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Oil price dives toward $50

Oil demand is shriveling as the trade war between the U.S. and China trips up the global economy.

Estimates for March and April are pointing to year-on-year declines in regions that account for almost half of global oil demand, according to Morgan Stanley. Indicators including the profit from making plastics have been sinking while refining margins in Europe recently hit multiyear lows.

Even support from one of the tightest physical markets in years is starting to weaken – premiums refineries pay to procure immediate supplies are slumping. That’s despite output being hit by a combination of OPEC+ production cuts, U.S. sanctions on major producers Iran and Venezuela, and an unprecedented halt to Russia’s giant Druzhba crude pipeline. Analysts are now taking increasingly bearish views on consumption for this year.

“Demand expectations for 2019 have so far been unrealistic,” said Mark Maclean, managing director at Commodities Trading Corp. in London, which advises on hedging strategies. “China has slowed faster than people expected and the trade war is still having a significant impact, the EU will not be a pocket for demand growth this year and the U.S. is also problematic.”

Oil isn’t alone in showing weakness. While stocks have so far shown resilience in the face of the trade war, other parts of the global financial market betray investor fears. Government bonds have been on a tear, with the yield on 10-year U.S. Treasuries falling more than a percentage point since a November peak as traders seek out safer assets.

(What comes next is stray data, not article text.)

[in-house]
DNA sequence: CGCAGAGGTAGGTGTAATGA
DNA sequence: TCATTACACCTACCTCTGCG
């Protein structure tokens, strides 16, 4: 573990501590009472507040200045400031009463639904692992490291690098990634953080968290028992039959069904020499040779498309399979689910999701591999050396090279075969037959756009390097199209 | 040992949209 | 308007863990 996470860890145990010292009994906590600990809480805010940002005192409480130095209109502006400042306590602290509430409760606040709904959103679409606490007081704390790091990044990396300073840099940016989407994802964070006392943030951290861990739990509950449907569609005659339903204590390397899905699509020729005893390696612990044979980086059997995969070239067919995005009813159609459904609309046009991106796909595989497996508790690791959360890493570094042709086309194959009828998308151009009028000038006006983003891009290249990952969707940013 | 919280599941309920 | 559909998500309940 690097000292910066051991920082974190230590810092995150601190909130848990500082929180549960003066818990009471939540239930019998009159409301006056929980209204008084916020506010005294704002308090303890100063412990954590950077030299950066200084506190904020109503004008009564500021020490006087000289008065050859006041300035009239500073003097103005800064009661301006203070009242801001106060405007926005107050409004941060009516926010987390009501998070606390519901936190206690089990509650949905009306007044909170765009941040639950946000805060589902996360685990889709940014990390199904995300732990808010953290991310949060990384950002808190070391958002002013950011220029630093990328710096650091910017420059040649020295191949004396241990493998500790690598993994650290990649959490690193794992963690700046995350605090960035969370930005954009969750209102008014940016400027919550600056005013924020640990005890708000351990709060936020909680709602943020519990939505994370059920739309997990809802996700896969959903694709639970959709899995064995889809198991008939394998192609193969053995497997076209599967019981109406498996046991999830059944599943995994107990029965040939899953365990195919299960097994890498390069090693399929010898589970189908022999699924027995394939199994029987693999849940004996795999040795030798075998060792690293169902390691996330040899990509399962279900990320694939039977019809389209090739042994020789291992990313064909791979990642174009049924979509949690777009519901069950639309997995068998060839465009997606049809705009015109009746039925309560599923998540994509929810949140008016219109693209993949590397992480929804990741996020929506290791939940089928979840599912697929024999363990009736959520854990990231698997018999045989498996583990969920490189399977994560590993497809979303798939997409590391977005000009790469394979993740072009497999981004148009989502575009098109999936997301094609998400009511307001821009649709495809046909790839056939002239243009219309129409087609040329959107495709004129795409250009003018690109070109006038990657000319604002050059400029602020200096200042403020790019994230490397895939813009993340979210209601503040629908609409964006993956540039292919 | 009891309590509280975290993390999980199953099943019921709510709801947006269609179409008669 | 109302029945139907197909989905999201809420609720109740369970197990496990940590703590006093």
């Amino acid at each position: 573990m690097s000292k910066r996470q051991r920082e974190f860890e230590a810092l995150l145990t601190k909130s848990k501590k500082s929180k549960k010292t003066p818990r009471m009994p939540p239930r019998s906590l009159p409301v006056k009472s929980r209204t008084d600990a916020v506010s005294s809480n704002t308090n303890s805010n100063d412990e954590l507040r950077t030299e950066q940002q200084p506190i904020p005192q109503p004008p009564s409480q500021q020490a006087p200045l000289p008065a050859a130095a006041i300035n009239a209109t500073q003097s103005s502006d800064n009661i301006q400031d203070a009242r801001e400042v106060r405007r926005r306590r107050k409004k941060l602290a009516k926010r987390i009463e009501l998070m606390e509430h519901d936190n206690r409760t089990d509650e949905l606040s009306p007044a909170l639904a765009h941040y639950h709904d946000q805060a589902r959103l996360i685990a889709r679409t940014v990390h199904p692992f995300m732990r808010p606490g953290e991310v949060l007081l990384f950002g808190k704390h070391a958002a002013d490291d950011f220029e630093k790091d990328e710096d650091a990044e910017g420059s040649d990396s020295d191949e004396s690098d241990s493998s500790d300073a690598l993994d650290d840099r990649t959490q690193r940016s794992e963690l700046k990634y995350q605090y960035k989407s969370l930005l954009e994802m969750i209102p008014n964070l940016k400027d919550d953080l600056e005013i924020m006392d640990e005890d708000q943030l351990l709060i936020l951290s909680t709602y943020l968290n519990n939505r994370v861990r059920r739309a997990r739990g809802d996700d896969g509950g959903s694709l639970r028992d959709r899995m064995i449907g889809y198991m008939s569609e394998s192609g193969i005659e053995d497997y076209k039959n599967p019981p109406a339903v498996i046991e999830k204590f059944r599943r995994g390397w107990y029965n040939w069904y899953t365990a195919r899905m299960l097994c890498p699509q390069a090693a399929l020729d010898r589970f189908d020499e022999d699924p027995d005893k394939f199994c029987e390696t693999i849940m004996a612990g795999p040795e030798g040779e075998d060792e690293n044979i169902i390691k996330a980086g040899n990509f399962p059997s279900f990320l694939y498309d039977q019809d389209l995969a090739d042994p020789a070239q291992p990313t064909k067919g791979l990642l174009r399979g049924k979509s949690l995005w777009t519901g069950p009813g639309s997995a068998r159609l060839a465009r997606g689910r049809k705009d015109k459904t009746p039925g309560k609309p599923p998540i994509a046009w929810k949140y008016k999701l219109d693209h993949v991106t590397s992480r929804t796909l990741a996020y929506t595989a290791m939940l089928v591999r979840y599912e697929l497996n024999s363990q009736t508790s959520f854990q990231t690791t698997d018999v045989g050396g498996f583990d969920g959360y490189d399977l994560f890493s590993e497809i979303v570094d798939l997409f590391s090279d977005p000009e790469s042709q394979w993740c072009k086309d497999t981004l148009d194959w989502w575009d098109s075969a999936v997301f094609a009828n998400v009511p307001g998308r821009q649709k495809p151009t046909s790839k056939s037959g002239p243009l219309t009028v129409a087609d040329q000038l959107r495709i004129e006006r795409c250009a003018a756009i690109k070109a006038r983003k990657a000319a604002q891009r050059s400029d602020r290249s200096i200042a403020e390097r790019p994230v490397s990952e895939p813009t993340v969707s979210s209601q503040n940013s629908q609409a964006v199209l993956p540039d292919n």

Other established havens have enjoyed similar demand, and gold touched the highest since April 2018 last week while the Japanese yen is near the strongest this year.

Concerns about oil demand are also filtering through to policy-makers in producing nations. This week both Saudi Arabia and Russia addressed concerns that weaker consumption has the potential to send crude prices below $40 a barrel if OPEC and its allies don’t persevere with output cuts. West Texas Intermediate traded at around $52 on Wednesday, having slumped into a bear market last week.